Forum

E-books provide ease, convenience for students

Credit: Michelle Liu/Photo Staff Credit: Michelle Liu/Photo Staff Credit: Michelle Liu/Photo Staff Credit: Michelle Liu/Photo Staff Credit: Michelle Liu/Photo Staff Credit: Michelle Liu/Photo Staff
Editorials featured in the Forum section are solely the opinions of their individual authors.

The University of Pittsburgh’s Hillman Library recently unveiled its newest gadget, the Espresso Book Machine. This literature printing system, from On Demand Books LLC, has a digital storage system of numerous academic text files and the capability to quickly print, cover, and bind multiple types of books. This accommodates, but is not limited to, textbooks, paperbacks, and university publications.

Rather than having to wait for books to ship, Pitt students will soon have the option of utilizing the Espresso Book Machine to order and print textbooks and other materials on site. This process is less expensive and more efficient than traditional means of textbook acquisition — a 600-page book can be printed in less than nine minutes at only a penny a page in production costs.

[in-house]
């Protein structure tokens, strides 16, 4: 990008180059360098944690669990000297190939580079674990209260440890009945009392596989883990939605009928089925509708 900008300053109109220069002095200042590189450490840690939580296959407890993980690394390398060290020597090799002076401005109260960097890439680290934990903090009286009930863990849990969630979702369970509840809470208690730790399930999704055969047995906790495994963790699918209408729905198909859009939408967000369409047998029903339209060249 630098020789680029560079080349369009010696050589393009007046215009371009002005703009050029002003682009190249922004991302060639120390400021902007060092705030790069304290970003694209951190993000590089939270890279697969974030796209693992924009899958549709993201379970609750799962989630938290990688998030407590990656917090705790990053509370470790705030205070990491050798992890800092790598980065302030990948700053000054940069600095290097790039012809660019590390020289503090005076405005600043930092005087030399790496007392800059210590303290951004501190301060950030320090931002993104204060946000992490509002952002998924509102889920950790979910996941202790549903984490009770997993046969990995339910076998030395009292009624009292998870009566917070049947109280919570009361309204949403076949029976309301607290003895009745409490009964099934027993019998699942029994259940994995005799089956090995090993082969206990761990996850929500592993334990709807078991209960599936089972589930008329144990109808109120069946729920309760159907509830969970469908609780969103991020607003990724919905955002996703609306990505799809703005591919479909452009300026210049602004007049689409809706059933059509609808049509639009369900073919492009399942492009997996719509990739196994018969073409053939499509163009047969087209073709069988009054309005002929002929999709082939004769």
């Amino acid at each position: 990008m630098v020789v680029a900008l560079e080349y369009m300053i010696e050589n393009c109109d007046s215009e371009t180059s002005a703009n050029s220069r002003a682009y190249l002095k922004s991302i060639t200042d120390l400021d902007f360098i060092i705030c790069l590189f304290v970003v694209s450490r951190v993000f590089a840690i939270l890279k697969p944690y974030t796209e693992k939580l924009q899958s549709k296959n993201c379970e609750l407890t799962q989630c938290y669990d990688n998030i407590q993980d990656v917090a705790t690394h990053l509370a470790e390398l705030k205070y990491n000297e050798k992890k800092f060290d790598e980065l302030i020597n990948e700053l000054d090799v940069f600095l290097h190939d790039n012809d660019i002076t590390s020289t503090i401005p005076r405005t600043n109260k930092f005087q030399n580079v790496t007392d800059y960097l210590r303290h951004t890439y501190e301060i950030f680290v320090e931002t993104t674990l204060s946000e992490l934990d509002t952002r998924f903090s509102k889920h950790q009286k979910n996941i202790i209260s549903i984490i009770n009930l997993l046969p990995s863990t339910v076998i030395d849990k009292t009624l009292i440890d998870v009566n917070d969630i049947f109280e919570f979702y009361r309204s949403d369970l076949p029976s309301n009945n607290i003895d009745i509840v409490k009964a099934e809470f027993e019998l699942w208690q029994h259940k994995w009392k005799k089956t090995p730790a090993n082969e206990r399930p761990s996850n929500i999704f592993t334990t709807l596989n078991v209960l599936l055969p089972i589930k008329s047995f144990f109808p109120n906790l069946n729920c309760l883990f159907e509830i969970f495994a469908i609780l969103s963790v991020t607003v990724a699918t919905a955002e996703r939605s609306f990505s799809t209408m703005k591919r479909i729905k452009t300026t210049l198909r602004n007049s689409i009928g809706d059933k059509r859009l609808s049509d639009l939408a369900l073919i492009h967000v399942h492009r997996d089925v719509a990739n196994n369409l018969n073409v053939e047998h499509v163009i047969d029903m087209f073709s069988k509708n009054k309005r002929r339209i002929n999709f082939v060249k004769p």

Although “efficient” and “low-cost” are phrases that today’s prudent college students love to hear, a more high-tech approach should be considered before demolishing a few forests. The encouragement of e-books and paperless technology in the educational world would ultimately be more promising than additional book printing apparatuses.

In the case of the Espresso Book Machine, the literature is already available on digital files within the machine. Instead of using resources for start-up and production costs of the system, allocating that capital for making said text files more easily accessible to students would be a wiser approach, due to the increasingly computer-intensive nature of college.

Internet textbooks have already been implemented in many undergraduate courses at Carnegie Mellon. Dinesh Ayyapan, a junior mechanical engineering major, uses an Internet textbook for his Differential Equations class and noted that they “have everything you need without taking up shelf space.”

E-books can also consolidate what students carry to class and the library. First-year electrical engineering major Samantha Klonaris remarked, “The ‘E’ in e-books should stand for easy, because they are lightweight and you can access them from almost anywhere on campus.” Essentially, students could turn their laptops into Kindle-type devices, with an astounding amount of information at their fingertips.

Having such an information hub would be quite the progression from lugging around textbooks. Mass printing, which has been around for thousands of years, seems to be regressive in comparison to paperless strategies. Utilizing the growing field of technology would not only conserve paper and protect trees, but would likely be the cheapest and most convenient way to go about course supplementation.